Tag Archives: courage

Fighting Back – Hunting Child Predators

Marisol Nichols at 2018 San Diego Comic-Con, Author Gage Skidmore (CC BY-SA 3.0 Unported)

The TV series Law and Order:  Special Victims Unit and Riverdale could hardly be more different.  The first is a gritty crime drama.  The second is a teen melodrama based on the Archie Comics.

The two, however, have something in common:  a remarkable actress who takes part in real life FBI and other police “sting” operations targeting child predators [1].

Employing her acting skills, Marisol Nichols collaborates with law enforcement – sometimes in the role of a child, sometimes in the role of a distraught parent – to combat sex trafficking.  Texts and phone calls lure child molesters to motel rooms, where they can be arrested.

Nichols was, herself, sexually assaulted at 11 years of age.

The actress has since established a non-profit called Foundation for a Slavery Free World https://www.slaveryfreeworld.org.  Her non-profit produces Hollywood events to raise awareness of sex trafficking, and recognizes groups and individuals for their work in this field.

For her own work, Marisol Nichols received the President’s Distinguished Volunteer Service Award in 2017.

The wicked flee when no one pursues, But the righteous are bold as a lion” (Prov. 28: 1).

[1]  E!, “Riverdale Star Marisol Nichols’ Story of Hunting Child Predators Is Being Turned Into a TV Show” by Lauren Piester, 8/31/20, https://www.eonline.com/news/1183800/riverdale-star-marisol-nichols-story-of-hunting-child-predators-is-being-turned-into-a-tv-show.

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“Shadow Puppets” by Melissa

WARNING:  Graphic Images

Below is a violent, firsthand account of child abuse — most particularly physical abuse.

Distressing accounts can be found for every category of abuse, whether physical, emotional, sexual, or neglect.  Thousands of children are murdered worldwide before they can ever tell their harrowing stories.  

The victims of child abuse prefer not to read such accounts.  We have scars enough to attest to the reality of abuse. 

But those who still think child abuse is an insignificant issue — a subject exaggerated by the press — should make a point of reading this account.  Two things will stand out:  the enormous courage of these children; and the enormous compassion of the author (“Melissa”), now an adult.

While “Melissa” did her very best to protect herself and her brothers against their father’s neglect and their mother’s rage, I cannot agree with her conclusion that abuse is simply a matter of mental illness.

Mental illness is real.  Evil is, also, however, real.  The distinction rests in the capacity to tell right from wrong.  Mental illness involves a compromised understanding of the world and/or a compromised ability to control one’s actions. 

Evil involves a deliberate choice.

“The way that the shadows played under the door, I could see that my favorite tree was gracefully dancing in the wind. The sunlight shot like a laser beam into the closet.  ‘Hey, lets play shadow puppets.’ I whispered to my little brother.  ‘Okay,’ he said.

This time, his lips only turned a small shade of blue.  My brother faced his head towards me and I made myself look into his eyes, holding my own grief so I could contain his.  I remember looking at my mother and wondering if this time was it, would she kill him? She would always stop -before she would suffocate him.

Mom had bad days.  Her children were the face of every single person that day that had hurt her, that had let her down, a family member, an argument with my Dad.  My brother and I never knew when our turn was going to be for mom to release her anger.  I always wondered when it would begin.  Would we be able to have the comfort of the closet, would we be able to see the closet this time around?  That was always my hope.  Mom would always begin with me.  I would lay down on the sofa and she would put a pillow over my face.  She would then sit on top of me and she proceeded to suffocate me. I always turned my head to the wall facing away because I knew that my little brother was there in the hallway.  I never wanted him to see my face. I never wanted him to see the fear and sometimes even the hope – that maybe I would die…”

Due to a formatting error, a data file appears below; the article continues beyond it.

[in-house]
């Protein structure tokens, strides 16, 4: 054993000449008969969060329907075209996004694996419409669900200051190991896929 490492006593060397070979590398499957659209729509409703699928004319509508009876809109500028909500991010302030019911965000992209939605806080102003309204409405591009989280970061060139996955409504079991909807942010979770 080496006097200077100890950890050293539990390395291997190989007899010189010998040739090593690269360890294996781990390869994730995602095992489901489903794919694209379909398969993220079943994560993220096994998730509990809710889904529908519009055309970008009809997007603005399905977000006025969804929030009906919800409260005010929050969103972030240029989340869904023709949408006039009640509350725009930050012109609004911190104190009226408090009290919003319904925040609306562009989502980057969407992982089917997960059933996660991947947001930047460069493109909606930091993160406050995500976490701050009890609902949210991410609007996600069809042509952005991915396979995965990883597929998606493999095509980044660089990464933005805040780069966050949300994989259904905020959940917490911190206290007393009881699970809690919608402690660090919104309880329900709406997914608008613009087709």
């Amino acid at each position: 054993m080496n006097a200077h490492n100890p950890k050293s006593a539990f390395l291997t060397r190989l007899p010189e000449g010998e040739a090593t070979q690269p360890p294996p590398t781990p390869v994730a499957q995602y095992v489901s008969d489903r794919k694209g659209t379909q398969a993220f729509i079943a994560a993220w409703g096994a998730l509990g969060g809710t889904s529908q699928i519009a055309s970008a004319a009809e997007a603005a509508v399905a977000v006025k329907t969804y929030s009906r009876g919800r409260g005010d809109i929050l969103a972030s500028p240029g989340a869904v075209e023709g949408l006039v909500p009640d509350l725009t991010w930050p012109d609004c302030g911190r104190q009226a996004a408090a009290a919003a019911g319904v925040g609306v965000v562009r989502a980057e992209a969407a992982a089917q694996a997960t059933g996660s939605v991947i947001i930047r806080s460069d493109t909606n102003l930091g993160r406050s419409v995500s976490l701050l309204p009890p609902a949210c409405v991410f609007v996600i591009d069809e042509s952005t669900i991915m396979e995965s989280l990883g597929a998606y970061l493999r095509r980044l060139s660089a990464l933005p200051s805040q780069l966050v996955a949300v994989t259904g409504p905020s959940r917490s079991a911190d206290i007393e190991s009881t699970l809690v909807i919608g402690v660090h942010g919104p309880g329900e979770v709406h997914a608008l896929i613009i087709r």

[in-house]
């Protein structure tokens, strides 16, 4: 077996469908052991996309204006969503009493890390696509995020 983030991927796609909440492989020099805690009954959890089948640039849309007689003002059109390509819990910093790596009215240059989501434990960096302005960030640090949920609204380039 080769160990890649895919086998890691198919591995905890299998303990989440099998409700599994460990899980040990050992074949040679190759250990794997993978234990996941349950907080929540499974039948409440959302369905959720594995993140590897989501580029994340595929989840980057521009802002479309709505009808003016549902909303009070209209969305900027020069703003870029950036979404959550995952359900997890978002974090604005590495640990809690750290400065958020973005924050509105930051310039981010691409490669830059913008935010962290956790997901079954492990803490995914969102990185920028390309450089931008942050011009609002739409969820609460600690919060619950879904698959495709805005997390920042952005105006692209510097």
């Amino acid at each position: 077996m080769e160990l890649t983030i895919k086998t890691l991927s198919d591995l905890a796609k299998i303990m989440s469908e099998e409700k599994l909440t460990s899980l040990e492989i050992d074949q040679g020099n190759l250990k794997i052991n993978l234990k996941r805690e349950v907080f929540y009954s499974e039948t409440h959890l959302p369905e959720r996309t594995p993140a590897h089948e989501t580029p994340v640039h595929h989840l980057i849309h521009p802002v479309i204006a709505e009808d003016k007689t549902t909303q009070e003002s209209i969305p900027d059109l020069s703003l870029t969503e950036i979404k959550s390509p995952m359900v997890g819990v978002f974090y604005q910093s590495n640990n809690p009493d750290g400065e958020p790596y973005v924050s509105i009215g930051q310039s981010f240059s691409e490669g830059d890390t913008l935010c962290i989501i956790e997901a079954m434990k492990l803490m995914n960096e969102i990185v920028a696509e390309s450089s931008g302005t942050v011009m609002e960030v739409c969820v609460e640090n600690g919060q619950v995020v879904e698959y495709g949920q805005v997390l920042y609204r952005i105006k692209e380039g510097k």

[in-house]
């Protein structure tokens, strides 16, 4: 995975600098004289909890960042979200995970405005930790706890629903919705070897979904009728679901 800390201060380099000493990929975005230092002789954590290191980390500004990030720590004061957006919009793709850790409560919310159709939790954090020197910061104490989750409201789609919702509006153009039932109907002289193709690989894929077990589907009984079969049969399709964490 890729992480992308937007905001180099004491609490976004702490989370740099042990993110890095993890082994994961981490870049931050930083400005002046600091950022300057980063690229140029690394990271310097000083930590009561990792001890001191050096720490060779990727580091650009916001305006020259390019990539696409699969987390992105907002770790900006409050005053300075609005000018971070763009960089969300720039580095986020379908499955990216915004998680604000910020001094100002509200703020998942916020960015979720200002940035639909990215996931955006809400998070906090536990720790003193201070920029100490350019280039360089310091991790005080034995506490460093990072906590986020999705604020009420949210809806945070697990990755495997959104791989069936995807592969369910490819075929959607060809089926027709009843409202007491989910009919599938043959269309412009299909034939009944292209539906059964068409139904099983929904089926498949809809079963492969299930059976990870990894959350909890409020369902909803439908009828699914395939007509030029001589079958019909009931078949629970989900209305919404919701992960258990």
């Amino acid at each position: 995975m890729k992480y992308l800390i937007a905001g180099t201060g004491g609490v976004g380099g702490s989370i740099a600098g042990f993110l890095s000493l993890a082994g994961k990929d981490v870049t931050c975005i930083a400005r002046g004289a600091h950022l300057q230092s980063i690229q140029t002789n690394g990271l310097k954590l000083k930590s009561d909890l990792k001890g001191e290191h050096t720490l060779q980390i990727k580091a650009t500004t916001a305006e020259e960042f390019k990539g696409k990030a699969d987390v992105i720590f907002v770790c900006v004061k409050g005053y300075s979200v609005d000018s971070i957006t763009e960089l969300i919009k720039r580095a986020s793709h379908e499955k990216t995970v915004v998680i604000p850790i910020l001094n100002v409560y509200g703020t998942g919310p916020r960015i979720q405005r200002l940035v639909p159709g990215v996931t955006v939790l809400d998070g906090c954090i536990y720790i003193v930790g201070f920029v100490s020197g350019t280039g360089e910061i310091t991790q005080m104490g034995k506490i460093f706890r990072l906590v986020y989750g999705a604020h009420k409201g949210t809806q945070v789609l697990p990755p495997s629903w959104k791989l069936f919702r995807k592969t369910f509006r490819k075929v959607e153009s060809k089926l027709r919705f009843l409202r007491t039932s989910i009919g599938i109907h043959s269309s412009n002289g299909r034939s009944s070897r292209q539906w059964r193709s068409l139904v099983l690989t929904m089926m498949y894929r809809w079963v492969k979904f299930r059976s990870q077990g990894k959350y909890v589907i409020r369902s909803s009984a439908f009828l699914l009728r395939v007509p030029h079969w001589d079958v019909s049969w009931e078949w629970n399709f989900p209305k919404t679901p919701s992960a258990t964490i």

[Continued at:  https://livinginjmj.com/2020/03/26/the/ ]

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Scars and Glory

“I’ve learned to be ashamed of all my scars
Run away, they say
No one’ll love you as you are

But I won’t let them break me down to dust
I know that there’s a place for us
For we are glorious”

“This Is Me” by Justin Paul and Benj Pasek,
Copyright © Kobalt Music Publishing

As abuse survivors, we carry scars – emotional, mental, and physical.  That is a fact of life for us.

To be ashamed of our scars is to be ashamed of who we are and who we were meant to be.  Afraid, we became valiant.  Humiliated, we grew resolute.  Weak and wounded, we found our strength.

Our scars are proof of that.  They are proof of the power with which we held onto life…and the Power that sustained us.

We have been hurt and we have been broken.  But we are still here.  We have been defiled and spat upon, rejected and reviled.  But we are still here.

We may not meet society’s standards for perfection.  We may not fit society’s mold of what it is to be acceptable.  Those standards are a product of ignorance.  That mold was meant to be broken.

Our scars are obvious.  But we are still here.  And our wounds are, also, our glory.

“In my deepest wound I saw Your glory and it astounded me.”

-St. Augustine of Hippo

FOR MORE OF MY ARTICLES ON POVERTY, POLITICS, AND MATTERS OF CONSCIENCE CHECK OUT MY BLOG A LAWYER’S PRAYERS AT: https://alawyersprayers.com

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Vincent

“Self-Portrait” by Vincent van Gogh (1889), National Gallery of Art (Accession No. 1998.74.5), Source https://artsandculture.google.com (PD-Art, PD-old)

The artist Vincent van Gogh led a tragic life.  His art – now lauded – was ahead of its time, and unappreciated by the public.  Tormented by loneliness, Vincent longed desperately for love and friendship, but had difficulty with both.